The Emergency Management Department of Florida announced that it was closely monitoring a tropical storm that’s brewing in the Atlantic and could have significant consequences for the Sunshine State.
The National Center for hurricanes The Miami-based company has trained its radars on a cloud forming off the coast of Honduras that has a 20% chance of forming in the next two days.
However, the situation could become even more serious as the probability of this disorder organizing and growing even stronger is estimated at a worrying 70%.
That system could become a tropical depression late this weekend or early next weekend, according to NHC experts. Its course would slowly take it north, entering the eastern Gulf of Mexico.
In light of this looming threat, Gov. Ron DeSantis has urged Florida residents to prepare for its potential impact.
However, computer models still disagree on how intense this weather phenomenon could be when it hits Florida’s west coast next week. The NHC has reported that there are notable differences between forecasting models.
For one, the American Global Forecast System (GFS) model does not exhibit a high degree of organization, leaving the disturbance in a relatively weak state as it makes its way to West Florida.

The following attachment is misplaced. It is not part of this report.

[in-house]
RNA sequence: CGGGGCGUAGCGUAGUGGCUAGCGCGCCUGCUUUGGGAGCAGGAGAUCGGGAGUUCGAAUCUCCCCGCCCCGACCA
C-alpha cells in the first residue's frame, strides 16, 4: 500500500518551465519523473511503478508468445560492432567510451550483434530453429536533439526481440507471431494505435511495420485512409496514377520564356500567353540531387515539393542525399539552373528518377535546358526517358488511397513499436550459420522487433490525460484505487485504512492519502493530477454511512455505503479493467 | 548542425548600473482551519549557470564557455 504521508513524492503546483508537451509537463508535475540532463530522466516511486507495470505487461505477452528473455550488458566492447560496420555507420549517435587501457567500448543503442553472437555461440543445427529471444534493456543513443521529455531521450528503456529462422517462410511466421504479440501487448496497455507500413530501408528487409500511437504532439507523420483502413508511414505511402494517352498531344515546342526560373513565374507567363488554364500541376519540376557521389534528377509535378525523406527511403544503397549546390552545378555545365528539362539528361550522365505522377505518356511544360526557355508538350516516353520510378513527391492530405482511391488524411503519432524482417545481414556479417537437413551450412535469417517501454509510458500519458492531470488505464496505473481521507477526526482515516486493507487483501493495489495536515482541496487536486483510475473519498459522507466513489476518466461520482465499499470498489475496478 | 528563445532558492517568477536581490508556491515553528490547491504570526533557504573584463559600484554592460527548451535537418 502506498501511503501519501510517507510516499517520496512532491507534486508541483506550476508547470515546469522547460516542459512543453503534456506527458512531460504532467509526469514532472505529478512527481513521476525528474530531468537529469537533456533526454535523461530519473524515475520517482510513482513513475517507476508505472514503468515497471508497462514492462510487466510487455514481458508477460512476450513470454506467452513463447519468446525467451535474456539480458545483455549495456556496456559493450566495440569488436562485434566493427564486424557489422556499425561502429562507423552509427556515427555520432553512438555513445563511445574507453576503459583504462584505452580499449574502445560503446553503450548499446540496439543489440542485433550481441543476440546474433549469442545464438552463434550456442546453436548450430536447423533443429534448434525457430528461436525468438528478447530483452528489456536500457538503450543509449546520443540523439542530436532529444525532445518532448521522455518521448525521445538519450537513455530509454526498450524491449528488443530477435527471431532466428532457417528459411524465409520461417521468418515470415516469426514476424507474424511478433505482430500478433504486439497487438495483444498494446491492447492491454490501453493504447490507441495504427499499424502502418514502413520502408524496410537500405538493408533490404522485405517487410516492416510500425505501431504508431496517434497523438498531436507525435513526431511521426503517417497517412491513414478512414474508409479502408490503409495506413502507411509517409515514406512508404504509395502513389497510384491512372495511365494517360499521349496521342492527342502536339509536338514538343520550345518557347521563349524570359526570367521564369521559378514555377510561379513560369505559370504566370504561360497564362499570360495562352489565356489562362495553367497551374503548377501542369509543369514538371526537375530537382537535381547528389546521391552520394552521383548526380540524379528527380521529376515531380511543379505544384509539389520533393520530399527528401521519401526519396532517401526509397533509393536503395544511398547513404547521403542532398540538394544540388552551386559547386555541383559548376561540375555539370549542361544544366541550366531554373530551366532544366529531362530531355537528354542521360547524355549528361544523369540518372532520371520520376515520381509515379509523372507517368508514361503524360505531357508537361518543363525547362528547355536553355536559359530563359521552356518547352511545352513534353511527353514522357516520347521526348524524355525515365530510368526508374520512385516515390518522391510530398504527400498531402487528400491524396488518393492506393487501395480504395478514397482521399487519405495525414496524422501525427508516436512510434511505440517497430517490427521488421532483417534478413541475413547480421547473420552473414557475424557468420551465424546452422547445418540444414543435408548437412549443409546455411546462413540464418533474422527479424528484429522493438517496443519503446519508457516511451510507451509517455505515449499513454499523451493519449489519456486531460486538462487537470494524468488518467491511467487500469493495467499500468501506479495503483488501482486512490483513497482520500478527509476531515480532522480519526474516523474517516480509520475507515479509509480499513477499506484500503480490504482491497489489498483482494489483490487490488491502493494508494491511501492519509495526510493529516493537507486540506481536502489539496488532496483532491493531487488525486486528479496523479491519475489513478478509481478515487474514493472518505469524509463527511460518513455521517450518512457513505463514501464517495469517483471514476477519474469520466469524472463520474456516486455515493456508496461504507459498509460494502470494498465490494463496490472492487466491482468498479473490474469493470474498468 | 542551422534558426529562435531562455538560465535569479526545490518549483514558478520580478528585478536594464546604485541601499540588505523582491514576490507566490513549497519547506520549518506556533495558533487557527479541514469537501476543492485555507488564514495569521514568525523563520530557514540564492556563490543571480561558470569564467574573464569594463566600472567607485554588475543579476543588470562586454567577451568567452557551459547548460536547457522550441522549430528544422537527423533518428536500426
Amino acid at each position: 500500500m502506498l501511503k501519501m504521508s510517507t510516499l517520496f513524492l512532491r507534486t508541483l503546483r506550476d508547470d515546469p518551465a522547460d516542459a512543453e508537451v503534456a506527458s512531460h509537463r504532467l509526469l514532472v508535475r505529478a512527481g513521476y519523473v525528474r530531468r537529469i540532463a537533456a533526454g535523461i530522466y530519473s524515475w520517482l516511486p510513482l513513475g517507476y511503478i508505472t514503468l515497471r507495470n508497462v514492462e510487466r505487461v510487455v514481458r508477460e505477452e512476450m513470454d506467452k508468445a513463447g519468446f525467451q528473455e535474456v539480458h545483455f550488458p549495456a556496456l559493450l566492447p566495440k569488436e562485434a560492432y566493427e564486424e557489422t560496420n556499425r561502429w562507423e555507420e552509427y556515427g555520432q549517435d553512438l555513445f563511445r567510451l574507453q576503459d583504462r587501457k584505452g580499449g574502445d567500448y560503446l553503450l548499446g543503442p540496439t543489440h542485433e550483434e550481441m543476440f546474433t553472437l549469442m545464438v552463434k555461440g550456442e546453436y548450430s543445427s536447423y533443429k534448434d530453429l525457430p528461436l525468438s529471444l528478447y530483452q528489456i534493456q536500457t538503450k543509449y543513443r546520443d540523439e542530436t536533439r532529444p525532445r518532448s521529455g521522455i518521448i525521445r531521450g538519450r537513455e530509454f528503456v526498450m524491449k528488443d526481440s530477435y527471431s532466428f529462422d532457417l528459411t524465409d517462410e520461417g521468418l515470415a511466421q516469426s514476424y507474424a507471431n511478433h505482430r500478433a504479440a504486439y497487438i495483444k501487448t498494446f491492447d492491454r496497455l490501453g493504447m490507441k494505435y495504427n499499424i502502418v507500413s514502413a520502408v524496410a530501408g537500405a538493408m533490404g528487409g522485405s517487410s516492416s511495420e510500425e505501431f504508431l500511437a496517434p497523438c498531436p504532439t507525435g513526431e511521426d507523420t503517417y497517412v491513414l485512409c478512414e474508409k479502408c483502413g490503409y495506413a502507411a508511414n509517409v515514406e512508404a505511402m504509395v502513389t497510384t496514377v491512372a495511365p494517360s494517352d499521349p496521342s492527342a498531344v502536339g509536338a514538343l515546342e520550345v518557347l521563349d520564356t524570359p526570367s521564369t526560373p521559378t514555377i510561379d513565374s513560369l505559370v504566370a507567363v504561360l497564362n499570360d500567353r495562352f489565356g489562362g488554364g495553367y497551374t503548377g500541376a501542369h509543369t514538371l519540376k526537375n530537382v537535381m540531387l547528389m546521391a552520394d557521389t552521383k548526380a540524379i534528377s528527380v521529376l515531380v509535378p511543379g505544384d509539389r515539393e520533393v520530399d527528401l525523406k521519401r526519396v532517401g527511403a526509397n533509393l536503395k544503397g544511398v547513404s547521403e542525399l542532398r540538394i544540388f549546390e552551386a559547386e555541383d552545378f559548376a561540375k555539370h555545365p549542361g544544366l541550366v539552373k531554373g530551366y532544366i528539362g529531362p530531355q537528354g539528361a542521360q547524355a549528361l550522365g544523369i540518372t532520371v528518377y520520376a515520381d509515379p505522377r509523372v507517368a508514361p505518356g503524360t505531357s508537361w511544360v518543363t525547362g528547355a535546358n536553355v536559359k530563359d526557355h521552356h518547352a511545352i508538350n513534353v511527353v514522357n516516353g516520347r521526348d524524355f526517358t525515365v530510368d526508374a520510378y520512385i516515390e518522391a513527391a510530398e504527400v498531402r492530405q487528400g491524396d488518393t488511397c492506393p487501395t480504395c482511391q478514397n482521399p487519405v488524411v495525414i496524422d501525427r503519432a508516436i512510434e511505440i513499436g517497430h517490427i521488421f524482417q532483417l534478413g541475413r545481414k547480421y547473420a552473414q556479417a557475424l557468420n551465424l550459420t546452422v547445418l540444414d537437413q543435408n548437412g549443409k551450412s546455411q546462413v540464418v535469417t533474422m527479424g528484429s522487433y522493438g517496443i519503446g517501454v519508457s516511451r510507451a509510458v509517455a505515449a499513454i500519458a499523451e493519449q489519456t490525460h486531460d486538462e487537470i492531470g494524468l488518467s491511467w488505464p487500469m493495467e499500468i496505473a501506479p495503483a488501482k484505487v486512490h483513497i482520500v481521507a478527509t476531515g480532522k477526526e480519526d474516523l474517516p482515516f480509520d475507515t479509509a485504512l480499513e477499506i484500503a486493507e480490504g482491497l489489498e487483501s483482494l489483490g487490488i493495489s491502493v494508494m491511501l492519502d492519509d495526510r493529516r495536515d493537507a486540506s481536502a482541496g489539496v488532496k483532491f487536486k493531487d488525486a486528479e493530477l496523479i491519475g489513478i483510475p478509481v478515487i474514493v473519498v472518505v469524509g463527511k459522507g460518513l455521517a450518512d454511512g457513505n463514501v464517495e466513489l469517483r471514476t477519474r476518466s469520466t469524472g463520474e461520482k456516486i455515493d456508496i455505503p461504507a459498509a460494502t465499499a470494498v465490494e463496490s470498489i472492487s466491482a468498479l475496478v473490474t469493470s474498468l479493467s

On the other hand, the European Medium-Range Weather Center (ECMWF) model paints a different picture, forecasting the disturbance in a more organized way as it makes its way to the Gulf Coast.
These announcements come just before the peak of the Atlantic hurricane season, which is scheduled for September 10th. It is well known that the Atlantic Basin experiences the greatest tropical activity between mid-August and mid-October.
Right now, preparation is key. While we cannot predict with certainty the intensity or course of this tropical disturbance, it is better to be forewarned.
Make sure you have your emergency kit to hand, stay up-to-date with updates from the Emergency Management Department, and follow local authority recommendations.
Uncertainty is a constant in the world of storms, but preparation and safety never hurt.